UK DB pension surplus increases by £10bn

The aggregate funding position of the UK’s defined benefit (DB) pension schemes remained “relatively stable” over August, with PwC’s Pension Funding Index recording an aggregate surplus of £20bn.

This represents a £10bn increase on the £10bn surplus recorded in July, and the fifth consecutive month that the index has remained in surplus, having reached a surplus for the first time in April since the index was established in 2014.

The increase was attributed to a slight fall in liability values from £1,840bn to £1,830bn, whilst assets remained stable at £1,850bn.

PwC’s Adjusted Funding Index, which considers strategic changes available for most pension funds, such as switching from low-yielding gilt investments to higher-return, income generation assets, and a more realistic approach to life expectancy changes, also showed a “sizeable surplus” of £200bn.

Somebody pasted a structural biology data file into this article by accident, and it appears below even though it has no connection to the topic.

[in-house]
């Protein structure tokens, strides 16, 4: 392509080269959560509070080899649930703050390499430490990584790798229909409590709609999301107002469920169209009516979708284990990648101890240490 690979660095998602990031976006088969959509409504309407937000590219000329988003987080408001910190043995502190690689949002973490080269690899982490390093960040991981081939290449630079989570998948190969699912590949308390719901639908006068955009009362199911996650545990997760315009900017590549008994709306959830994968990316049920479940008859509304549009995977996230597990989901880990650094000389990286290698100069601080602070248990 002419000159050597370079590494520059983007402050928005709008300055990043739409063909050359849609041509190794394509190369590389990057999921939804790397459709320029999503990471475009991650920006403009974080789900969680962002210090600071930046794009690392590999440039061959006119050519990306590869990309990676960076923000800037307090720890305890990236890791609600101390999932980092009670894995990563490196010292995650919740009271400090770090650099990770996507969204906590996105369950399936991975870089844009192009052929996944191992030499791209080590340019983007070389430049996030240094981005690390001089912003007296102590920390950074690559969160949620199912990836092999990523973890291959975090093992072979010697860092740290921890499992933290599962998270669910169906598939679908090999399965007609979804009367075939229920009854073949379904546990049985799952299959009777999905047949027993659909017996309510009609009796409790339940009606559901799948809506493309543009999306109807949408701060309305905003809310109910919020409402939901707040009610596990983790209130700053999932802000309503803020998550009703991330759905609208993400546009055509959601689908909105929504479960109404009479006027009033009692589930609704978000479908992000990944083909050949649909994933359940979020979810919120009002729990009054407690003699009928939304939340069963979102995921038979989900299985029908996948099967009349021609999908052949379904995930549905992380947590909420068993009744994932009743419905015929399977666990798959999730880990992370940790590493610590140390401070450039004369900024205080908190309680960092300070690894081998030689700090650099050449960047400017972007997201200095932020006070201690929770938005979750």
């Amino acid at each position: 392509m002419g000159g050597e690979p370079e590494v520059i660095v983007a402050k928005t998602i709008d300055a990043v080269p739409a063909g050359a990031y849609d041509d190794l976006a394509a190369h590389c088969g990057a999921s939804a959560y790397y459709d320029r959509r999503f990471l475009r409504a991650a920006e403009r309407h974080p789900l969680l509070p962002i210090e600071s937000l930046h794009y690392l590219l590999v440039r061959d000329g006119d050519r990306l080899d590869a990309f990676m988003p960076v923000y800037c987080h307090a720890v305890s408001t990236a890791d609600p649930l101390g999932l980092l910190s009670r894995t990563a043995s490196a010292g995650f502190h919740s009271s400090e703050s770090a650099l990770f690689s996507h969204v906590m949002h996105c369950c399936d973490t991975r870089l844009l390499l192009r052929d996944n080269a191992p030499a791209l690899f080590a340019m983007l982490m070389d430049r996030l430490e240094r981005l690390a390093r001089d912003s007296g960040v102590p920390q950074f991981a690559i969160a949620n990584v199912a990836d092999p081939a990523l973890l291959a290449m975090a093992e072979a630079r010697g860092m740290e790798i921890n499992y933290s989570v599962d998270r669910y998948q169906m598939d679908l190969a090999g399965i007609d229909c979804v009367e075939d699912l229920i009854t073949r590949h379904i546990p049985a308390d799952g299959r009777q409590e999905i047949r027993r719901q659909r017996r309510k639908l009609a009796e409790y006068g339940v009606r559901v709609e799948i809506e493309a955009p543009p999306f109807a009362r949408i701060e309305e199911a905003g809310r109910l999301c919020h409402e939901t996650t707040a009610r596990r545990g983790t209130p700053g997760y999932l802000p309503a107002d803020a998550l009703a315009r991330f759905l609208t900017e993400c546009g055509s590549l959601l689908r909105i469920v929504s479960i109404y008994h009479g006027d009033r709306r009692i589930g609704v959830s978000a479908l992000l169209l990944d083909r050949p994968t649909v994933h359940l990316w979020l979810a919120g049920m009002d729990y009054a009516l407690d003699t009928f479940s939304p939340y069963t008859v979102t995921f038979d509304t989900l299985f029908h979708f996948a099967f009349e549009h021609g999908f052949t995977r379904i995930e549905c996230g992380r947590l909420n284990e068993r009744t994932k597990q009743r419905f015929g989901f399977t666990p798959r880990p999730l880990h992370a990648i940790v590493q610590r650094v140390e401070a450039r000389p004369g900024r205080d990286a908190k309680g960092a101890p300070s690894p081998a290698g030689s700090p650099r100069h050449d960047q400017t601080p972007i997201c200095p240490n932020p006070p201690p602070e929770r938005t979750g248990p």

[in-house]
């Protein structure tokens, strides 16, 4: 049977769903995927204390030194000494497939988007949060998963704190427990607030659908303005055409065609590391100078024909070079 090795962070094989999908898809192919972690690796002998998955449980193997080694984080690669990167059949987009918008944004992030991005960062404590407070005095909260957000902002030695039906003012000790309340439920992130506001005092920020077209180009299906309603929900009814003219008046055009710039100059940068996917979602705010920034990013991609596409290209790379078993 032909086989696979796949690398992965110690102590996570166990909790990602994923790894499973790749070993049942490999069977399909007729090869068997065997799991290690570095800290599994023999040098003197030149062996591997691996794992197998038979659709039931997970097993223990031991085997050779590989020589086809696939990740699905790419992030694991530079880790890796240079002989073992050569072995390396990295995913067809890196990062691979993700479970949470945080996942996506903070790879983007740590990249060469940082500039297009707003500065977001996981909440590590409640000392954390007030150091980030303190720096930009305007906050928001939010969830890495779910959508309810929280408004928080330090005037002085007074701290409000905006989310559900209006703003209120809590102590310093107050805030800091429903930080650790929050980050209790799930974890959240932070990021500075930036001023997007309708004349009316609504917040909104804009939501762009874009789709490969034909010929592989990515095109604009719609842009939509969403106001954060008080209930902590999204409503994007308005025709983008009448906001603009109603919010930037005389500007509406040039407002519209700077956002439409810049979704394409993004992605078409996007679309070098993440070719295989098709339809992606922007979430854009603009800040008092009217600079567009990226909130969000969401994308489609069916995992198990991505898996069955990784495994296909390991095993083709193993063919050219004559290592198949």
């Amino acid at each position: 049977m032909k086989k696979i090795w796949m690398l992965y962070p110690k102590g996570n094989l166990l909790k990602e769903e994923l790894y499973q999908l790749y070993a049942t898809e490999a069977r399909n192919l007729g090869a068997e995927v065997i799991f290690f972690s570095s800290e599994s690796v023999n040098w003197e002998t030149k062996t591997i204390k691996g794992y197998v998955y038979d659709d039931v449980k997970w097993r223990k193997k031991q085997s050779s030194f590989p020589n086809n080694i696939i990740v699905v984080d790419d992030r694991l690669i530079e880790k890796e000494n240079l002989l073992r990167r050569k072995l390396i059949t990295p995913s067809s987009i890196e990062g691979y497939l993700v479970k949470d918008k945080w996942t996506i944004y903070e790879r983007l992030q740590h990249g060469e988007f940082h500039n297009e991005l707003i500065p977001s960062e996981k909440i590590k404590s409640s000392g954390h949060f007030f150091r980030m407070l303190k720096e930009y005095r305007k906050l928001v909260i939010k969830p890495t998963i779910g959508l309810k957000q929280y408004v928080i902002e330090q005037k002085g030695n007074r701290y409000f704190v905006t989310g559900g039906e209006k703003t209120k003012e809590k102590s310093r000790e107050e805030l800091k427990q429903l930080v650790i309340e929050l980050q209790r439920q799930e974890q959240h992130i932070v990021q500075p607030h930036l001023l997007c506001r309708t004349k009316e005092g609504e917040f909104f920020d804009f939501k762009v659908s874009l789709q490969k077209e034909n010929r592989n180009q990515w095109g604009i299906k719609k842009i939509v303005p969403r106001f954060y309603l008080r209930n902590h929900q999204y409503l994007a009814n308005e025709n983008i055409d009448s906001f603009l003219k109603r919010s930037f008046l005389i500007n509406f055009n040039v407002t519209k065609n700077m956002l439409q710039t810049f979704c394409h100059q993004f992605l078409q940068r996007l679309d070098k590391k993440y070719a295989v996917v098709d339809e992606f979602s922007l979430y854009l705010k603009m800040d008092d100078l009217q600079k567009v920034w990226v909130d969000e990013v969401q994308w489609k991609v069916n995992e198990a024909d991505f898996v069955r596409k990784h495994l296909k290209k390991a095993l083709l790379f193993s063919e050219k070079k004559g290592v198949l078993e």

PwC pensions actuary, Emma Morton, commented: “A significant number of pension schemes are now in surplus. This is evident from our analysis of the aggregate funding position.

“While it’s right that sponsors and trustees should fund their schemes prudently, it’s important not to be too prudent. Once a scheme is in surplus, it is difficult for the sponsor to get that money back, even once all the scheme’s benefits have been secured.

“Over-funding schemes isn’t necessarily in trustees’ or members’ best interests, either. Scheme rules often don’t make it clear how a surplus should be spent, and it can be a dilemma for trustees to decide whether to use a surplus to increase members’ benefits or return it to the sponsor - particularly if the sponsor can ill afford to write this money off. Refunds of surplus are also subject to a 35 per cent tax charge.

“It's far more common for sponsors to pay money into a scheme, than it is to get that money back. Sponsors and trustees should keep this asymmetry in mind when funding schemes.

“If the valuation was carried out at a date when markets made the funding position look particularly bad, and the funding position has since improved, these improvements should be taken into account when deciding how much cash the sponsor should pay into the scheme.”

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